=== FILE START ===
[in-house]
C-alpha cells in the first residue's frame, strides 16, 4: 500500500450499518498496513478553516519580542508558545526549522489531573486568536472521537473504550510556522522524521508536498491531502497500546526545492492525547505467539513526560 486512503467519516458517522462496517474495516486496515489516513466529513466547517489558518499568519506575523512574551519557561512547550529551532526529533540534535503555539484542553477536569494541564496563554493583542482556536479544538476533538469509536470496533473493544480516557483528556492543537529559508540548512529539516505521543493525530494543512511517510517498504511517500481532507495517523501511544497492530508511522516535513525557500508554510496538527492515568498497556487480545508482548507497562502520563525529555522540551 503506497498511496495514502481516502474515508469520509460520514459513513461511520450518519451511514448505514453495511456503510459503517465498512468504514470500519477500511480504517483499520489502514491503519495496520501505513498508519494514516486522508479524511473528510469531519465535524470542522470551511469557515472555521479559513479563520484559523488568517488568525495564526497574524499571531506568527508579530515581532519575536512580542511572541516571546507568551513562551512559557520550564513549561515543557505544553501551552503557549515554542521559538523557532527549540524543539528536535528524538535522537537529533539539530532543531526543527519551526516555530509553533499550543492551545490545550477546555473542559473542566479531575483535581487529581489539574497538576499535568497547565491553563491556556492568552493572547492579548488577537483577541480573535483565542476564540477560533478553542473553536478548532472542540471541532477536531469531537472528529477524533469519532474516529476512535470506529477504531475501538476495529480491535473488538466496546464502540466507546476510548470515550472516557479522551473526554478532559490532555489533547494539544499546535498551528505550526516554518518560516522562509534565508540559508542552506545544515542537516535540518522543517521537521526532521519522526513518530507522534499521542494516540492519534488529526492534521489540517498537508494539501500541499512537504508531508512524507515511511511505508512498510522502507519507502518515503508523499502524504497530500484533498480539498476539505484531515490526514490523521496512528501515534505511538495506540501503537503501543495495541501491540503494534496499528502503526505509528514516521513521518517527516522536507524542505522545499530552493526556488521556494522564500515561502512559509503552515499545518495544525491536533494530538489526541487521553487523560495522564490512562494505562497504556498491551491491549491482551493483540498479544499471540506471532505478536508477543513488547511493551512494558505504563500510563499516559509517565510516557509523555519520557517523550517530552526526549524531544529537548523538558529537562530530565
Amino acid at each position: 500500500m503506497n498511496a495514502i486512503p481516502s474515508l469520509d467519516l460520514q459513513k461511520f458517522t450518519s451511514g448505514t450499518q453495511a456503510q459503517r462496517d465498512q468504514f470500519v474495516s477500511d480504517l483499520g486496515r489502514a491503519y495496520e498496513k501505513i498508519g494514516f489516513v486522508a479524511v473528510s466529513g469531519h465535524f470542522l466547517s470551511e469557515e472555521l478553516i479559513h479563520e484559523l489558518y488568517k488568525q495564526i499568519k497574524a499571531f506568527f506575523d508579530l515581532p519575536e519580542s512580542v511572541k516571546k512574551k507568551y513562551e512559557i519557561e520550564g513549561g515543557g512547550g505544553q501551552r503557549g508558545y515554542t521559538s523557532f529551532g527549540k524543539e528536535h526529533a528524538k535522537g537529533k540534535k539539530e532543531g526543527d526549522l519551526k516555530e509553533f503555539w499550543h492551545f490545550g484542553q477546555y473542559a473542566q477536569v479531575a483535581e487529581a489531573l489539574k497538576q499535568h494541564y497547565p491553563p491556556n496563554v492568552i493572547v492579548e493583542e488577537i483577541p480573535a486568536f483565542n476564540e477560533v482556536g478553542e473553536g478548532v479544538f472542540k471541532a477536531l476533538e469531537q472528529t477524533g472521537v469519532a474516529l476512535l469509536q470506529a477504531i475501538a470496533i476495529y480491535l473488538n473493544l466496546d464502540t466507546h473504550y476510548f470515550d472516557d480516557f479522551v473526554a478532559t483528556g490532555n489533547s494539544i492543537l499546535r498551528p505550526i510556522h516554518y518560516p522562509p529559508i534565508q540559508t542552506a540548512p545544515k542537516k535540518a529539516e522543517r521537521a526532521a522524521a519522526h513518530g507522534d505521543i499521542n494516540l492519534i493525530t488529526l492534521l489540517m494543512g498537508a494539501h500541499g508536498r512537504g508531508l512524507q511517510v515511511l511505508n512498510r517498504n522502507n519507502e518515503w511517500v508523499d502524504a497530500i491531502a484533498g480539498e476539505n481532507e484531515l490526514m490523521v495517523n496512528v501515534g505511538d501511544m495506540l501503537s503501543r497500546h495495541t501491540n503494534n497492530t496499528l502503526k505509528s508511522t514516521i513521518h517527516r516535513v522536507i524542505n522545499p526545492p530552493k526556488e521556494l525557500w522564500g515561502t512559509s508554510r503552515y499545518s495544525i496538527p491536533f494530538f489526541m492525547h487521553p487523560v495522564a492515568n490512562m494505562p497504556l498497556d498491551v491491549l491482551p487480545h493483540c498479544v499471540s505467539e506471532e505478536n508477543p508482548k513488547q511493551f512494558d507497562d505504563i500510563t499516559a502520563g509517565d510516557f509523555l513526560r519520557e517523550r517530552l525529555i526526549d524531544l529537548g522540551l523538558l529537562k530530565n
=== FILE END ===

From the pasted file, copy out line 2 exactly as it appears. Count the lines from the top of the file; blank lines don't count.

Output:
C-alpha cells in the first residue's frame, strides 16, 4: 500500500450499518498496513478553516519580542508558545526549522489531573486568536472521537473504550510556522522524521508536498491531502497500546526545492492525547505467539513526560 486512503467519516458517522462496517474495516486496515489516513466529513466547517489558518499568519506575523512574551519557561512547550529551532526529533540534535503555539484542553477536569494541564496563554493583542482556536479544538476533538469509536470496533473493544480516557483528556492543537529559508540548512529539516505521543493525530494543512511517510517498504511517500481532507495517523501511544497492530508511522516535513525557500508554510496538527492515568498497556487480545508482548507497562502520563525529555522540551 503506497498511496495514502481516502474515508469520509460520514459513513461511520450518519451511514448505514453495511456503510459503517465498512468504514470500519477500511480504517483499520489502514491503519495496520501505513498508519494514516486522508479524511473528510469531519465535524470542522470551511469557515472555521479559513479563520484559523488568517488568525495564526497574524499571531506568527508579530515581532519575536512580542511572541516571546507568551513562551512559557520550564513549561515543557505544553501551552503557549515554542521559538523557532527549540524543539528536535528524538535522537537529533539539530532543531526543527519551526516555530509553533499550543492551545490545550477546555473542559473542566479531575483535581487529581489539574497538576499535568497547565491553563491556556492568552493572547492579548488577537483577541480573535483565542476564540477560533478553542473553536478548532472542540471541532477536531469531537472528529477524533469519532474516529476512535470506529477504531475501538476495529480491535473488538466496546464502540466507546476510548470515550472516557479522551473526554478532559490532555489533547494539544499546535498551528505550526516554518518560516522562509534565508540559508542552506545544515542537516535540518522543517521537521526532521519522526513518530507522534499521542494516540492519534488529526492534521489540517498537508494539501500541499512537504508531508512524507515511511511505508512498510522502507519507502518515503508523499502524504497530500484533498480539498476539505484531515490526514490523521496512528501515534505511538495506540501503537503501543495495541501491540503494534496499528502503526505509528514516521513521518517527516522536507524542505522545499530552493526556488521556494522564500515561502512559509503552515499545518495544525491536533494530538489526541487521553487523560495522564490512562494505562497504556498491551491491549491482551493483540498479544499471540506471532505478536508477543513488547511493551512494558505504563500510563499516559509517565510516557509523555519520557517523550517530552526526549524531544529537548523538558529537562530530565